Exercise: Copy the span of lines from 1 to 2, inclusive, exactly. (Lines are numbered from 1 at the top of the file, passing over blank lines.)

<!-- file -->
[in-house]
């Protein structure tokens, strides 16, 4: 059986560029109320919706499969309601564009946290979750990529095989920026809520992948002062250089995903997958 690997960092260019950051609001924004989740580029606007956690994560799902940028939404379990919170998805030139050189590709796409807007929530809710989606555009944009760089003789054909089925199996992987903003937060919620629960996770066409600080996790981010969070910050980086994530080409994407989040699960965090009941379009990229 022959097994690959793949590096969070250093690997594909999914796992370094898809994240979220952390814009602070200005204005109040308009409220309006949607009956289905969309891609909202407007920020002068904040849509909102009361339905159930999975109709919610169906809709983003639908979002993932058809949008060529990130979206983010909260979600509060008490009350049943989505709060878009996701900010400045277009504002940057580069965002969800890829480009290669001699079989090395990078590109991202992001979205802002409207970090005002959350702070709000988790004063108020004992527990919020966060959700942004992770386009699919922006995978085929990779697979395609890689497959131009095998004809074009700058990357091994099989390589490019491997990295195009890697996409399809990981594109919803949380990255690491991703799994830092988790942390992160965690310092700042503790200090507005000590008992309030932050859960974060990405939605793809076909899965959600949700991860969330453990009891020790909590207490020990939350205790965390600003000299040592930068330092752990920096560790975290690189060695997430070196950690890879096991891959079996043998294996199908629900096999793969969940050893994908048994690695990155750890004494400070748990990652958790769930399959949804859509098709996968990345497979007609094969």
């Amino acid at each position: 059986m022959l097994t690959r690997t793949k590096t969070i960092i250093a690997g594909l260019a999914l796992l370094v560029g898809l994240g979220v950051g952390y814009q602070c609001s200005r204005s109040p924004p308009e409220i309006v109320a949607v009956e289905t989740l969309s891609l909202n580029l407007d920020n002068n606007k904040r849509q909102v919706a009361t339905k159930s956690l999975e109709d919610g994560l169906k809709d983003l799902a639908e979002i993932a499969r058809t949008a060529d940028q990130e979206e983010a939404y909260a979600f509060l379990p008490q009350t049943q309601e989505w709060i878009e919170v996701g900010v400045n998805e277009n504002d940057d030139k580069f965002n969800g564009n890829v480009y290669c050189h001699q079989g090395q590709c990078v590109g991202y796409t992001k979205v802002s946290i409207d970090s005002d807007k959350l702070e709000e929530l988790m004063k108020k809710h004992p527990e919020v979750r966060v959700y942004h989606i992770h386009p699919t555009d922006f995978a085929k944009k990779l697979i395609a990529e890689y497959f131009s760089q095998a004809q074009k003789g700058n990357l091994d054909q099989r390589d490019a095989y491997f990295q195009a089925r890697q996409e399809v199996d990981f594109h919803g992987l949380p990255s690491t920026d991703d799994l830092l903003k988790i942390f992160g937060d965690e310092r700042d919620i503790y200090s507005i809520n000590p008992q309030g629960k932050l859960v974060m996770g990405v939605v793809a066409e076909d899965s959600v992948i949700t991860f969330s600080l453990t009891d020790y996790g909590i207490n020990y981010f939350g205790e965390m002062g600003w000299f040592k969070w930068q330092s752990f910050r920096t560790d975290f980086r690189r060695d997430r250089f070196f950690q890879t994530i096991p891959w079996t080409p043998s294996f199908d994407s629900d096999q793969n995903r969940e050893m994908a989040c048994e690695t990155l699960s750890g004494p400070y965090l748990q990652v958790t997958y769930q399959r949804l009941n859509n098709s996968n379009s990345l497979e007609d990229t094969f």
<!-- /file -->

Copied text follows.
[in-house]
């Protein structure tokens, strides 16, 4: 059986560029109320919706499969309601564009946290979750990529095989920026809520992948002062250089995903997958 690997960092260019950051609001924004989740580029606007956690994560799902940028939404379990919170998805030139050189590709796409807007929530809710989606555009944009760089003789054909089925199996992987903003937060919620629960996770066409600080996790981010969070910050980086994530080409994407989040699960965090009941379009990229 022959097994690959793949590096969070250093690997594909999914796992370094898809994240979220952390814009602070200005204005109040308009409220309006949607009956289905969309891609909202407007920020002068904040849509909102009361339905159930999975109709919610169906809709983003639908979002993932058809949008060529990130979206983010909260979600509060008490009350049943989505709060878009996701900010400045277009504002940057580069965002969800890829480009290669001699079989090395990078590109991202992001979205802002409207970090005002959350702070709000988790004063108020004992527990919020966060959700942004992770386009699919922006995978085929990779697979395609890689497959131009095998004809074009700058990357091994099989390589490019491997990295195009890697996409399809990981594109919803949380990255690491991703799994830092988790942390992160965690310092700042503790200090507005000590008992309030932050859960974060990405939605793809076909899965959600949700991860969330453990009891020790909590207490020990939350205790965390600003000299040592930068330092752990920096560790975290690189060695997430070196950690890879096991891959079996043998294996199908629900096999793969969940050893994908048994690695990155750890004494400070748990990652958790769930399959949804859509098709996968990345497979007609094969």